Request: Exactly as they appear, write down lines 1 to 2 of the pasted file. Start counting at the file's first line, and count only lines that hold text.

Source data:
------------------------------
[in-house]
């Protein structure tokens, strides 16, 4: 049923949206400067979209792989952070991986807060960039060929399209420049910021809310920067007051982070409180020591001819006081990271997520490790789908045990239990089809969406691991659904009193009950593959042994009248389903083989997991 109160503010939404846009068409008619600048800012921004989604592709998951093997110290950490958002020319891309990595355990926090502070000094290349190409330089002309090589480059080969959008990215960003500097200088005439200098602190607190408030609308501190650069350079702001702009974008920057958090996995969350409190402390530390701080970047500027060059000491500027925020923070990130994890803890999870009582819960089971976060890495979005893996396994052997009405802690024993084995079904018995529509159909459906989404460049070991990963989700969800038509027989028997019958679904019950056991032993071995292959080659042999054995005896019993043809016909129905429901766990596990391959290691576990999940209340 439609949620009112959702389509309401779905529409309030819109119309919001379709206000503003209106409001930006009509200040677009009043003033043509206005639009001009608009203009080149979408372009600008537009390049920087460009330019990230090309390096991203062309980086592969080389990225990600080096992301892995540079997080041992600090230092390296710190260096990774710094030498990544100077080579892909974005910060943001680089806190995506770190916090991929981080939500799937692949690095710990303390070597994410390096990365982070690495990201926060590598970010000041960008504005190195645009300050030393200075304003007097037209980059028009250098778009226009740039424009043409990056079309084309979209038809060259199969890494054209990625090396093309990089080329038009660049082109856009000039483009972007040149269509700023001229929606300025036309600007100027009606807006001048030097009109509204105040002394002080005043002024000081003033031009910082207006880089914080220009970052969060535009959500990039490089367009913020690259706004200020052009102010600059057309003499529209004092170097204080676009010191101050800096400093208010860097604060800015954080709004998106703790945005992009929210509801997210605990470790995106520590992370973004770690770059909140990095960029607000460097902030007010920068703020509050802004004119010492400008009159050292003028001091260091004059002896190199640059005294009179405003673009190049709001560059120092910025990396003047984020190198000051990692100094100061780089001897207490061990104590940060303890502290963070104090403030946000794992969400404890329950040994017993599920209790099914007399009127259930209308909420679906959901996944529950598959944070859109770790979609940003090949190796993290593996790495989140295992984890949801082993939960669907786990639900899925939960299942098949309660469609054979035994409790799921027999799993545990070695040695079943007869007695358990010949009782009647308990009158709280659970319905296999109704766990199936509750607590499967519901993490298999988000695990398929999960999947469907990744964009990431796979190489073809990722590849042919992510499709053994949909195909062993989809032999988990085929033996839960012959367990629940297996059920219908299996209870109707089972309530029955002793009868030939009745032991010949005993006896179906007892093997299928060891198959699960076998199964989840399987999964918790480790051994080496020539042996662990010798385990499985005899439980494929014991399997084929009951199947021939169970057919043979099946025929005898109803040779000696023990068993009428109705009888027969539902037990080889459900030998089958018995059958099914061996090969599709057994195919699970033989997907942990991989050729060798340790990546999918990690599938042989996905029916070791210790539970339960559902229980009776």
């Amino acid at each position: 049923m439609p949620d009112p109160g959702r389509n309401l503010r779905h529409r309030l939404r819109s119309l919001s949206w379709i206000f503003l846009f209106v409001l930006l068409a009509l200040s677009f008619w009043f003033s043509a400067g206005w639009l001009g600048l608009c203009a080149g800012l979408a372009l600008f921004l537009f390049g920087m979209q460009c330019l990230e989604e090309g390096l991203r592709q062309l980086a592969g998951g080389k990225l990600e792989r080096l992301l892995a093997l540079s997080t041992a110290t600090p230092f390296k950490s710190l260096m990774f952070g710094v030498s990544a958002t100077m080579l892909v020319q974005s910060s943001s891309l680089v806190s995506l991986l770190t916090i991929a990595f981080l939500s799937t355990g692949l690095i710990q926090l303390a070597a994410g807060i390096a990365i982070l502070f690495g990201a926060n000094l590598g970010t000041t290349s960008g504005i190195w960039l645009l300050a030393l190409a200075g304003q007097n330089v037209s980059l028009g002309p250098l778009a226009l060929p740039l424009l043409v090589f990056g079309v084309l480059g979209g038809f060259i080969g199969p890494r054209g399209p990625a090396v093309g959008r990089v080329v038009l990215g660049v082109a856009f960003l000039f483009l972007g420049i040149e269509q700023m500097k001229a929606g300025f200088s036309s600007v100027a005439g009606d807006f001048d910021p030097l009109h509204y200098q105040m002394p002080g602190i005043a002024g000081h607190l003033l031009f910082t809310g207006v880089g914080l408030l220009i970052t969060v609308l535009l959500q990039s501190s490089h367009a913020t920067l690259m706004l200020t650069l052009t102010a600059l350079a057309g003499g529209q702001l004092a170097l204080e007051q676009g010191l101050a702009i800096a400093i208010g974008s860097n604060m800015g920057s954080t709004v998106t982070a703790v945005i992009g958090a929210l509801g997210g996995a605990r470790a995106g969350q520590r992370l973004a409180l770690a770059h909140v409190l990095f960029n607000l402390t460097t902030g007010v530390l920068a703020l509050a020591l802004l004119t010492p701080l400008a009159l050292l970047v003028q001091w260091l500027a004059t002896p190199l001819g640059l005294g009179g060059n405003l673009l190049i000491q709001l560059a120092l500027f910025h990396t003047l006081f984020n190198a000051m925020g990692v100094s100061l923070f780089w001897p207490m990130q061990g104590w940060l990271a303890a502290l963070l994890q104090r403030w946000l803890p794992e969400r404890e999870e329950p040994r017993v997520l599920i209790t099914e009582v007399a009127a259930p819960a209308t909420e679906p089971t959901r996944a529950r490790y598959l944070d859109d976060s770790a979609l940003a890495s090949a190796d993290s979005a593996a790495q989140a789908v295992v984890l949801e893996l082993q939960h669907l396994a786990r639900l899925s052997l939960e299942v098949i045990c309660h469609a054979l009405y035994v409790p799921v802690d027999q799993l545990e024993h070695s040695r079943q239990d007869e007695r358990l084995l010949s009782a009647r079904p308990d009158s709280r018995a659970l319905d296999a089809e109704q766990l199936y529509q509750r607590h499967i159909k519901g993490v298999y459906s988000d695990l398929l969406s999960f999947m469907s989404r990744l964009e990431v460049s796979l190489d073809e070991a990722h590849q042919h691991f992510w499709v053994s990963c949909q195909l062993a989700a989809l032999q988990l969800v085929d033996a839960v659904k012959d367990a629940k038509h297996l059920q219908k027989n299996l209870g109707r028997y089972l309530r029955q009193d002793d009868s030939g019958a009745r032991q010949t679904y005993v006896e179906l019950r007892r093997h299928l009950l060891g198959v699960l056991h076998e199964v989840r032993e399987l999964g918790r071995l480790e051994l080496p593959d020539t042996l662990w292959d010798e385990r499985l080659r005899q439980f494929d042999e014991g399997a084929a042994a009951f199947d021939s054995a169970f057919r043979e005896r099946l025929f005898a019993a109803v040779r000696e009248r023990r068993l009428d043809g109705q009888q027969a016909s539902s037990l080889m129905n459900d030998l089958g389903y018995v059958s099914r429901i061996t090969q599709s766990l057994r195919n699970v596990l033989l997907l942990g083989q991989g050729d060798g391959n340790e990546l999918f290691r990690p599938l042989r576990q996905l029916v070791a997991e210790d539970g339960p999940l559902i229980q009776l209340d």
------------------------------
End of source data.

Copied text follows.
[in-house]
């Protein structure tokens, strides 16, 4: 049923949206400067979209792989952070991986807060960039060929399209420049910021809310920067007051982070409180020591001819006081990271997520490790789908045990239990089809969406691991659904009193009950593959042994009248389903083989997991 109160503010939404846009068409008619600048800012921004989604592709998951093997110290950490958002020319891309990595355990926090502070000094290349190409330089002309090589480059080969959008990215960003500097200088005439200098602190607190408030609308501190650069350079702001702009974008920057958090996995969350409190402390530390701080970047500027060059000491500027925020923070990130994890803890999870009582819960089971976060890495979005893996396994052997009405802690024993084995079904018995529509159909459906989404460049070991990963989700969800038509027989028997019958679904019950056991032993071995292959080659042999054995005896019993043809016909129905429901766990596990391959290691576990999940209340 439609949620009112959702389509309401779905529409309030819109119309919001379709206000503003209106409001930006009509200040677009009043003033043509206005639009001009608009203009080149979408372009600008537009390049920087460009330019990230090309390096991203062309980086592969080389990225990600080096992301892995540079997080041992600090230092390296710190260096990774710094030498990544100077080579892909974005910060943001680089806190995506770190916090991929981080939500799937692949690095710990303390070597994410390096990365982070690495990201926060590598970010000041960008504005190195645009300050030393200075304003007097037209980059028009250098778009226009740039424009043409990056079309084309979209038809060259199969890494054209990625090396093309990089080329038009660049082109856009000039483009972007040149269509700023001229929606300025036309600007100027009606807006001048030097009109509204105040002394002080005043002024000081003033031009910082207006880089914080220009970052969060535009959500990039490089367009913020690259706004200020052009102010600059057309003499529209004092170097204080676009010191101050800096400093208010860097604060800015954080709004998106703790945005992009929210509801997210605990470790995106520590992370973004770690770059909140990095960029607000460097902030007010920068703020509050802004004119010492400008009159050292003028001091260091004059002896190199640059005294009179405003673009190049709001560059120092910025990396003047984020190198000051990692100094100061780089001897207490061990104590940060303890502290963070104090403030946000794992969400404890329950040994017993599920209790099914007399009127259930209308909420679906959901996944529950598959944070859109770790979609940003090949190796993290593996790495989140295992984890949801082993939960669907786990639900899925939960299942098949309660469609054979035994409790799921027999799993545990070695040695079943007869007695358990010949009782009647308990009158709280659970319905296999109704766990199936509750607590499967519901993490298999988000695990398929999960999947469907990744964009990431796979190489073809990722590849042919992510499709053994949909195909062993989809032999988990085929033996839960012959367990629940297996059920219908299996209870109707089972309530029955002793009868030939009745032991010949005993006896179906007892093997299928060891198959699960076998199964989840399987999964918790480790051994080496020539042996662990010798385990499985005899439980494929014991399997084929009951199947021939169970057919043979099946025929005898109803040779000696023990068993009428109705009888027969539902037990080889459900030998089958018995059958099914061996090969599709057994195919699970033989997907942990991989050729060798340790990546999918990690599938042989996905029916070791210790539970339960559902229980009776």